Testing for Django Rest Framework with Factory Boy and Faker

Testing for Django Rest Framework with Factory Boy and Faker
Photo by veeterzy on Unsplash

“I’m not a great programmer; I’m just a good programmer with great habits.” ― Kent Beck

Test Driven Development - in short TDD is a practice where you write the tests first then the actual code. It makes the code less vulnerable and it makes a testable software rather than writing the software, then test it.

Django Rest Framework - in short DRF is a powerful framework which provides RESTful API support over Django. It provides minimal ways to expose the RESTful API directly from model( or without it, along with many other features out-of-the box like authentication, permission, throttling and so on.).

As we will be testing our RESTful APIs though TDD, we need data which should simulate real world data. But writing these data in the code may not be efficient if its in large volume. Also it may take a long time to do so. So we need some tools which will generate those fake data for us. That is where Factory Boy and Python Faker by joke2k comes in.

Today we are going to discuss how we can use TDD in DRF with shortest implementation possible.


As always, we need to prepare ourselves before starting something. Obviously we need to setup Django and Django Rest Framework in our local machine. Now, we can write a model in our system like this:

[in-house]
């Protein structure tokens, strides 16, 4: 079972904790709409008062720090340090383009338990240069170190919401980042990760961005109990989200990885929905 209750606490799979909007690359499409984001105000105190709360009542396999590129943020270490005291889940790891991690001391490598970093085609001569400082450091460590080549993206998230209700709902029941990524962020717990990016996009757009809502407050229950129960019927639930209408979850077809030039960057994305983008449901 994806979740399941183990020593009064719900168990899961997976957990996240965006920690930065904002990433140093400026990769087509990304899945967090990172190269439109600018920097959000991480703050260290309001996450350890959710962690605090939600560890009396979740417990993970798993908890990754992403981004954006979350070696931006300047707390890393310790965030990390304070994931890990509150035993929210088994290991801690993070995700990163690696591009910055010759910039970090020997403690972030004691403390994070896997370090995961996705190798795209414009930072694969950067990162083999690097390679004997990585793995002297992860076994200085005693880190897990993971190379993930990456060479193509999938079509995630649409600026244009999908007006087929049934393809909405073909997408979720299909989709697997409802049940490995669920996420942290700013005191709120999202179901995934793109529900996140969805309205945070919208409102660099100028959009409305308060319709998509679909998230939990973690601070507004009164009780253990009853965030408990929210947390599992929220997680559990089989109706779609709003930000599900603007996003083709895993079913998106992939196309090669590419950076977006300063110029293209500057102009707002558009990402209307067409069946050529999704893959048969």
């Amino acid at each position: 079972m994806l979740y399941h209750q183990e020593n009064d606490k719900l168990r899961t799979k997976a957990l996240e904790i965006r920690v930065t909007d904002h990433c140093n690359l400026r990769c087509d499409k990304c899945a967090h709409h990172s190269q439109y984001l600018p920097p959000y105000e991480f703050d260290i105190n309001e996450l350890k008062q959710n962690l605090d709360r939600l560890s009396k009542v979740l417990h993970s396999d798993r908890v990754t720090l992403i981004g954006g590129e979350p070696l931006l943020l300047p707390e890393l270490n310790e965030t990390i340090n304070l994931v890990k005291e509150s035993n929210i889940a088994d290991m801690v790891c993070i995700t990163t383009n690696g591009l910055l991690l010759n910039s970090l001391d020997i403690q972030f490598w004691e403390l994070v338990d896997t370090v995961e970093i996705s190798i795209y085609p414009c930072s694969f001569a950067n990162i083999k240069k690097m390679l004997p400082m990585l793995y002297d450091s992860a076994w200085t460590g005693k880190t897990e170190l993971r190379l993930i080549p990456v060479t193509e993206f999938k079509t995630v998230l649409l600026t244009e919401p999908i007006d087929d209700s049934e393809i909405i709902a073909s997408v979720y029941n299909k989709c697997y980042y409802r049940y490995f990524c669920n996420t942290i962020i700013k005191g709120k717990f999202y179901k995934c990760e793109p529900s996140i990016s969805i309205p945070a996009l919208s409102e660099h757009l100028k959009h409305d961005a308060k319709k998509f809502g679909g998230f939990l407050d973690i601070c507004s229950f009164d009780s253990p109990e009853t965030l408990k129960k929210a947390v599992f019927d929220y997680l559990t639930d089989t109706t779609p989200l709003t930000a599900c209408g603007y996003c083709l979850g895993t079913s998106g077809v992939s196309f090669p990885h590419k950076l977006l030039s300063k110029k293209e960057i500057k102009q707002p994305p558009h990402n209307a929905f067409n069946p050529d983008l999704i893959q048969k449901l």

class Blog(models.Model):
    name = models.CharField(max_length=255)
    slug = models.SlugField(max_length=255)
    body = models.TextField()
    # and so on

Then, we need to write a serializer for serializing the Blog objects:

class BlogSerializer(serializer.ModelSerializer):
    class Meta:
        model = Blog

Let’s write a small view, which takes slug as url parameter and returns the actual blog response:

from rest_framework.views import APIView
from rest_framework.response import Response

class BlogView(APIView):
    def get(self, slug):
             blog = Blog.objects.get(slug=slug)
             serializer = BlogSerializer(blog)
             return Response(, status=status.HTTP_200_OK)
        except BlogDoesNotExist:
            return Response(status=status.HTTP_404_NOT_FOUND)

        except Exception: